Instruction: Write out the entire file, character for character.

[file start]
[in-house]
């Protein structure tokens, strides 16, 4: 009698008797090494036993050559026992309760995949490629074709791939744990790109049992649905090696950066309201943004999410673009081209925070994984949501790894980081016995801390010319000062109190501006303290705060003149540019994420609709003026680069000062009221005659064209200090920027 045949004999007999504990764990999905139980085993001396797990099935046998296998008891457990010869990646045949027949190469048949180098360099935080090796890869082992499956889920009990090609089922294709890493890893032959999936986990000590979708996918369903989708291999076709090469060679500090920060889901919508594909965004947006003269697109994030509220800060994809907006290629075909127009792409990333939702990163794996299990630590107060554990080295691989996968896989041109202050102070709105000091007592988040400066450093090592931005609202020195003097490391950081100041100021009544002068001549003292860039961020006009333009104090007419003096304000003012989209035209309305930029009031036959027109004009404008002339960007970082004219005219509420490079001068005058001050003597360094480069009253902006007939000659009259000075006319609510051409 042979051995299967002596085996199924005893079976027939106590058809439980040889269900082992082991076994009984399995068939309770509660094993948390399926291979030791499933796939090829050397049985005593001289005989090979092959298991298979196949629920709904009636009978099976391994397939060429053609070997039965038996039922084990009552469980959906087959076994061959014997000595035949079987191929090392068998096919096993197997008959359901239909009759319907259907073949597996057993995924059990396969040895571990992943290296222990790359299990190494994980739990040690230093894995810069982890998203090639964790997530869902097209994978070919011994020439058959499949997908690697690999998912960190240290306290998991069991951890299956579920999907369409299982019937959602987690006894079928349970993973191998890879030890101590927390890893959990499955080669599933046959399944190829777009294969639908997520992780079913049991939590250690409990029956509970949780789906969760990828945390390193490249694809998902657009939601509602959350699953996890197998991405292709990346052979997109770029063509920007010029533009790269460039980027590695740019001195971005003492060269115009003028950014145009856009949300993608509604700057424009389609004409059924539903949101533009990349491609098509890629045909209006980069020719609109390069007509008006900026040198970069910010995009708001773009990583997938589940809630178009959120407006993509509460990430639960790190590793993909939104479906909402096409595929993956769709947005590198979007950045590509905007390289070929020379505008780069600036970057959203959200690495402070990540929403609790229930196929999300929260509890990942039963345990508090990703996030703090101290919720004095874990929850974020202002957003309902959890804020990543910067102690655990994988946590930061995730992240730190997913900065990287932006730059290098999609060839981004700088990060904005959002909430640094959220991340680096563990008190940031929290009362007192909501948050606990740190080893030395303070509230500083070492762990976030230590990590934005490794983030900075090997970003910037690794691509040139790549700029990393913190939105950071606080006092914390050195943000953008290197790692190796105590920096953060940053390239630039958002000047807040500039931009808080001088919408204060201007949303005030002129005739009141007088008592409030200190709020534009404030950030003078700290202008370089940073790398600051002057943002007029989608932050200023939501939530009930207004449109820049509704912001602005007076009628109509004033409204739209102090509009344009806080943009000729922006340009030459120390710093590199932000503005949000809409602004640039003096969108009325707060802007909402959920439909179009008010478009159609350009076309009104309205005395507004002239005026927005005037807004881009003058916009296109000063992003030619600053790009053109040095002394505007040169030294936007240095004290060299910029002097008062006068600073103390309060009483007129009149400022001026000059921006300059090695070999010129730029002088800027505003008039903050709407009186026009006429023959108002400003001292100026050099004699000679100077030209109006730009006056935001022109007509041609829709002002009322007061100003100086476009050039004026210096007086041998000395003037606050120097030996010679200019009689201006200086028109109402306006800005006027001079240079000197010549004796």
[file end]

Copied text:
[in-house]
């Protein structure tokens, strides 16, 4: 009698008797090494036993050559026992309760995949490629074709791939744990790109049992649905090696950066309201943004999410673009081209925070994984949501790894980081016995801390010319000062109190501006303290705060003149540019994420609709003026680069000062009221005659064209200090920027 045949004999007999504990764990999905139980085993001396797990099935046998296998008891457990010869990646045949027949190469048949180098360099935080090796890869082992499956889920009990090609089922294709890493890893032959999936986990000590979708996918369903989708291999076709090469060679500090920060889901919508594909965004947006003269697109994030509220800060994809907006290629075909127009792409990333939702990163794996299990630590107060554990080295691989996968896989041109202050102070709105000091007592988040400066450093090592931005609202020195003097490391950081100041100021009544002068001549003292860039961020006009333009104090007419003096304000003012989209035209309305930029009031036959027109004009404008002339960007970082004219005219509420490079001068005058001050003597360094480069009253902006007939000659009259000075006319609510051409 042979051995299967002596085996199924005893079976027939106590058809439980040889269900082992082991076994009984399995068939309770509660094993948390399926291979030791499933796939090829050397049985005593001289005989090979092959298991298979196949629920709904009636009978099976391994397939060429053609070997039965038996039922084990009552469980959906087959076994061959014997000595035949079987191929090392068998096919096993197997008959359901239909009759319907259907073949597996057993995924059990396969040895571990992943290296222990790359299990190494994980739990040690230093894995810069982890998203090639964790997530869902097209994978070919011994020439058959499949997908690697690999998912960190240290306290998991069991951890299956579920999907369409299982019937959602987690006894079928349970993973191998890879030890101590927390890893959990499955080669599933046959399944190829777009294969639908997520992780079913049991939590250690409990029956509970949780789906969760990828945390390193490249694809998902657009939601509602959350699953996890197998991405292709990346052979997109770029063509920007010029533009790269460039980027590695740019001195971005003492060269115009003028950014145009856009949300993608509604700057424009389609004409059924539903949101533009990349491609098509890629045909209006980069020719609109390069007509008006900026040198970069910010995009708001773009990583997938589940809630178009959120407006993509509460990430639960790190590793993909939104479906909402096409595929993956769709947005590198979007950045590509905007390289070929020379505008780069600036970057959203959200690495402070990540929403609790229930196929999300929260509890990942039963345990508090990703996030703090101290919720004095874990929850974020202002957003309902959890804020990543910067102690655990994988946590930061995730992240730190997913900065990287932006730059290098999609060839981004700088990060904005959002909430640094959220991340680096563990008190940031929290009362007192909501948050606990740190080893030395303070509230500083070492762990976030230590990590934005490794983030900075090997970003910037690794691509040139790549700029990393913190939105950071606080006092914390050195943000953008290197790692190796105590920096953060940053390239630039958002000047807040500039931009808080001088919408204060201007949303005030002129005739009141007088008592409030200190709020534009404030950030003078700290202008370089940073790398600051002057943002007029989608932050200023939501939530009930207004449109820049509704912001602005007076009628109509004033409204739209102090509009344009806080943009000729922006340009030459120390710093590199932000503005949000809409602004640039003096969108009325707060802007909402959920439909179009008010478009159609350009076309009104309205005395507004002239005026927005005037807004881009003058916009296109000063992003030619600053790009053109040095002394505007040169030294936007240095004290060299910029002097008062006068600073103390309060009483007129009149400022001026000059921006300059090695070999010129730029002088800027505003008039903050709407009186026009006429023959108002400003001292100026050099004699000679100077030209109006730009006056935001022109007509041609829709002002009322007061100003100086476009050039004026210096007086041998000395003037606050120097030996010679200019009689201006200086028109109402306006800005006027001079240079000197010549004796």